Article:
Humidity is my enemy
It has been very hot and humid.
Every year, around this time, about a few weeks, we get high humidity and more rain.
Since we live in the dessert, we love seeing rain however, Humidity is pastry’s enemy.
It was 25% humidity which is very high for dry Las Vegas.(even though the normal comfort level to human the body is 30-50% according to some researchers)
When I think about it, in my home in Japan, 25% humidity was dry!!!
It is amazing that the human body can adjust to the surroundings!! I used to think it is too dry in Las Vegas.
My skin got dry really bad , looked like snake skin one time.
Now, I am so used to this weather, that it is hard to breathe when the humidity is higher.
In SUZUYA’s kitchen, we struggle with some difference in making pastries when the humidity is higher. It affects baking, decorations, and proofing dough… some adjustment is always necessary.
One example is that whipped cream doesn’t whip the same. We feel the whipped cream seems softer when humidity is higher. If we whip cream as we normally do, it gets over whipped. So we stop whipping when it’s softer that normal. For some reason, it is softer in texture but it stabilizes like normal. On a normal day, if we stop whipping the cream that soft, it doesn’t stabilize. It is still like liquid.
Another is making our signature macarons: When we make macaron batter we need to let it sit and dry the surface before baking. Thats how macaron gets a crispy surface skin on top but stays soft and chewy inside. When it’s humid, this takes longer than usual. It also bakes slightly different as well.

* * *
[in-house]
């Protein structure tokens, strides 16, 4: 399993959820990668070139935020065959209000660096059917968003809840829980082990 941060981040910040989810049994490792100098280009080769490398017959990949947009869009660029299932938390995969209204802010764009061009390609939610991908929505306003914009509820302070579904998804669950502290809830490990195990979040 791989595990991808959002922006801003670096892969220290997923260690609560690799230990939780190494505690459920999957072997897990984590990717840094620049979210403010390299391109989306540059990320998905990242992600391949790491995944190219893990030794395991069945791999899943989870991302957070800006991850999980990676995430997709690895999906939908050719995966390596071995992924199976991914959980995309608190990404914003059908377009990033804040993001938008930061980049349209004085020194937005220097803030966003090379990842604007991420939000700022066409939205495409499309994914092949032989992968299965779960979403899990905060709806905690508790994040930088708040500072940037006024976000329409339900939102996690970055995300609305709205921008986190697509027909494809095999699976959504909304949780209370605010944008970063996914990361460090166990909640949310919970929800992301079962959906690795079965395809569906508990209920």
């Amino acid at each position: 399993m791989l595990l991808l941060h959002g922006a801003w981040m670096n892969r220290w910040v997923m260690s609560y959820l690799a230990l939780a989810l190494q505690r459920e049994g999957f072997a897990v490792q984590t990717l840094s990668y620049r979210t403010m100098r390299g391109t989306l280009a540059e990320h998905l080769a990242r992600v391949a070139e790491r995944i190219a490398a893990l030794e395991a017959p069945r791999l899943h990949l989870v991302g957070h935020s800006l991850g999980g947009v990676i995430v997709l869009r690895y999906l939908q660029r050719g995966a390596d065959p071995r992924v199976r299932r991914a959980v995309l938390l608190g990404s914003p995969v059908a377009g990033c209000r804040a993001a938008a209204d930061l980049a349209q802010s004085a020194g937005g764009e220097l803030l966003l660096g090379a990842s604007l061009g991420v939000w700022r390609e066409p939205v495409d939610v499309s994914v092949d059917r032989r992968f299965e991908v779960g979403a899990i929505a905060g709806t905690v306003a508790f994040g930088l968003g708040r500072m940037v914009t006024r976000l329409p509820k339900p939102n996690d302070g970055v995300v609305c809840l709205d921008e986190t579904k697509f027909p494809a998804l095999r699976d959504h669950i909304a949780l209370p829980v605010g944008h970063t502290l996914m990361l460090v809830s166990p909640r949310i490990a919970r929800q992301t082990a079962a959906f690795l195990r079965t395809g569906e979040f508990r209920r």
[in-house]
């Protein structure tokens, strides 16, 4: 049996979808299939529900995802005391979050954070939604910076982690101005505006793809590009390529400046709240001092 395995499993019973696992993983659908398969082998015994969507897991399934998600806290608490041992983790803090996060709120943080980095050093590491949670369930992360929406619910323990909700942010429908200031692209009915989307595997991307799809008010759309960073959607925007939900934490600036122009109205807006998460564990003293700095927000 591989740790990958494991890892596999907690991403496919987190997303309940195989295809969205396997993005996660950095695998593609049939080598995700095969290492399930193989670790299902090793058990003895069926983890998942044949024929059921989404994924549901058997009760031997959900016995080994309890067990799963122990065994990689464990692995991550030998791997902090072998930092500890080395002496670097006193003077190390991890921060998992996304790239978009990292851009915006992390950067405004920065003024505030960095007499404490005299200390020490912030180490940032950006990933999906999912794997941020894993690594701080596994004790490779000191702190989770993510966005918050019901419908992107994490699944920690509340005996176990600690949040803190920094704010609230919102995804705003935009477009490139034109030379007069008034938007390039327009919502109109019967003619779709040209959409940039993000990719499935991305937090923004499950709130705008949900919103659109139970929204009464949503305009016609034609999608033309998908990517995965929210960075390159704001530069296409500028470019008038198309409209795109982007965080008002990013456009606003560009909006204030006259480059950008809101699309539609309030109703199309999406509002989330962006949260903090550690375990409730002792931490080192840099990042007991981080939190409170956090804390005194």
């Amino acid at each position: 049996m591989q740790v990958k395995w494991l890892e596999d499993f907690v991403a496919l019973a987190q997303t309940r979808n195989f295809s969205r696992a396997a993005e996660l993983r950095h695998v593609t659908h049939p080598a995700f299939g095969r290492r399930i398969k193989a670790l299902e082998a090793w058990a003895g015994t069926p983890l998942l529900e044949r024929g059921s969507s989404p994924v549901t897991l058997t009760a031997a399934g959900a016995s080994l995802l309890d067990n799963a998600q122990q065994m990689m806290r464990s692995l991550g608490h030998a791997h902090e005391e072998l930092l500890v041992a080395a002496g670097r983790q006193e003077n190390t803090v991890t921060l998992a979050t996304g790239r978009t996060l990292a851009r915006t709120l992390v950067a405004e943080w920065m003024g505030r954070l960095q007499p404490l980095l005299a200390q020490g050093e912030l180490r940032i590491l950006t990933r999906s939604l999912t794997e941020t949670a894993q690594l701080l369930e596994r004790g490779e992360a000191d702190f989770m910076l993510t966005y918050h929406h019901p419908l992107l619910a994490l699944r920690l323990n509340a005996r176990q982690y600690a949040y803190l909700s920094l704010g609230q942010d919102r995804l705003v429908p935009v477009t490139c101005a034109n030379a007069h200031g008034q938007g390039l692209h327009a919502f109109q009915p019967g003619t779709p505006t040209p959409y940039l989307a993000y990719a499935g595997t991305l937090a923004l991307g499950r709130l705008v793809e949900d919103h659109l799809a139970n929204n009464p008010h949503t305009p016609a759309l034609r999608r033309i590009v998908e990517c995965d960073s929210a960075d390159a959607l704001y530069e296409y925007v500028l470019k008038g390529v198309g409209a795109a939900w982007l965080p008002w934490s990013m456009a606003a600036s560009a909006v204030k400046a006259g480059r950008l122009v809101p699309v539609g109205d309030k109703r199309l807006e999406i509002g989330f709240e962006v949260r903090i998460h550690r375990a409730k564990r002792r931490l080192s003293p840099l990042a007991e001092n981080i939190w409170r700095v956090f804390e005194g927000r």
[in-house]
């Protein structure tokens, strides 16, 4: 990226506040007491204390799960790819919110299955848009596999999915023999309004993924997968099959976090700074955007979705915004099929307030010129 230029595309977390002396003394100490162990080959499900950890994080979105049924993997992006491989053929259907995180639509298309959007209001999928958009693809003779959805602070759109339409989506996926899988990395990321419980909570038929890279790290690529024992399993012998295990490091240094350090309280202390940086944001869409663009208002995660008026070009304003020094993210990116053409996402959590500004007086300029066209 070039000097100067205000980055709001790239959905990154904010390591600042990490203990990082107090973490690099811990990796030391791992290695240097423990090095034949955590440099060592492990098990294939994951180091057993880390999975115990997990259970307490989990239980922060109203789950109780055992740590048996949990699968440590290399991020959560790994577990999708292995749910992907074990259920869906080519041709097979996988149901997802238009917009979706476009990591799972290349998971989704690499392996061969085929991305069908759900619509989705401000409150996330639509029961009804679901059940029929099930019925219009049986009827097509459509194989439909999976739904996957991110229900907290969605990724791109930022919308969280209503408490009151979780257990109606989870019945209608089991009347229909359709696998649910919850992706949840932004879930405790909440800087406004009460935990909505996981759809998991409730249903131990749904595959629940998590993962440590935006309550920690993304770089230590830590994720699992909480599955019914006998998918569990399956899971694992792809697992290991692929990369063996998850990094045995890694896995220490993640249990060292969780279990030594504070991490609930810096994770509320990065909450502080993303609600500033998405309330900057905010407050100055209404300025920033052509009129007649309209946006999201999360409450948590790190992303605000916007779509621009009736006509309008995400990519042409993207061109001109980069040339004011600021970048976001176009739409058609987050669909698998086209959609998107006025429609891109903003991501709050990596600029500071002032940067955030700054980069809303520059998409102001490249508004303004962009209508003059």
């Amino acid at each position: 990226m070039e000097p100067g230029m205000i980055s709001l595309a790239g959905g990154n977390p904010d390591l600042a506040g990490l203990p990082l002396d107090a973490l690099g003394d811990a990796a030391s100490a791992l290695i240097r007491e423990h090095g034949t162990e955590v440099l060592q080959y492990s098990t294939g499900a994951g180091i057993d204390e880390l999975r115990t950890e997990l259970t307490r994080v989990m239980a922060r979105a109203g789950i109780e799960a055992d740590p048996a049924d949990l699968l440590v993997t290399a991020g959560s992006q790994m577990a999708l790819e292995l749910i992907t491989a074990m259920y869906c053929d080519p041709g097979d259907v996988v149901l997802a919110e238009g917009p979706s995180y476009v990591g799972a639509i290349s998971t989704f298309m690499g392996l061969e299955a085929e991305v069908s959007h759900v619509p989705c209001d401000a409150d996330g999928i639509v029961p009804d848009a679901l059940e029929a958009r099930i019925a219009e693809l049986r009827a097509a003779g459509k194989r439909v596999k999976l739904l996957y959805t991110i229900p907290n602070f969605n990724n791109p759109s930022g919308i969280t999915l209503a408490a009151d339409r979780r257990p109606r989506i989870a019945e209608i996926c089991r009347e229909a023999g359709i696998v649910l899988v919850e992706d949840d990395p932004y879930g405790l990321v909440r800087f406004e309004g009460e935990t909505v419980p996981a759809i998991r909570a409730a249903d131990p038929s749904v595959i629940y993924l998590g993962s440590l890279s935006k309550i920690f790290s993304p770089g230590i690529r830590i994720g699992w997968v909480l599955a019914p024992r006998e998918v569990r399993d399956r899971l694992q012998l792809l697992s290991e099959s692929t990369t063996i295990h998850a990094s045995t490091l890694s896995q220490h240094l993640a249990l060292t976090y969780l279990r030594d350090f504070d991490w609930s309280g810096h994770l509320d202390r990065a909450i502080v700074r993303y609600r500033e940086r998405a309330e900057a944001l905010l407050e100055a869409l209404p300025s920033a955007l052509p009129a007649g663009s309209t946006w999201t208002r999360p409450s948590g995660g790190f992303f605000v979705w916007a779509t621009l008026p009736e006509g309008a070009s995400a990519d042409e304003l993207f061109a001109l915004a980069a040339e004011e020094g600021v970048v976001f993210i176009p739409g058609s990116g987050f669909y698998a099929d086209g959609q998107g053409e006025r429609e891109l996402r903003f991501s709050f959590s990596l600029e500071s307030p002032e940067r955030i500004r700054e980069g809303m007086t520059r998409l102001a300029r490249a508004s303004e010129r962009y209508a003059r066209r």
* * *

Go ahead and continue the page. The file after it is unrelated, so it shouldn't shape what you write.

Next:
For some of our cakes we use tempered chocolate. Tempering is a technique where we warm and cool the chocolate to make it a certain temperature where it is crisp and shiny when it sets. When humid, chocolate reacts very differently, as chocolate doesn’t like moisture. I usually have to reach a lower temperature than normal to get the results I am looking for.
We also need to pay special attention to the refrigerators around this time. There is a lot more condensation than usual. Every time we open the showcase, the surface glass gets whiter and harder to see the cakes from outside.
Working with food, we need to feel how it reacts to weather and temperature changes, so that we can make the appropriate changes to keep the product consistent.
I hear some chefs say ” experience matters” .
Over time, you experience more situations and changes.
I learn everyday, because each day has different challenges.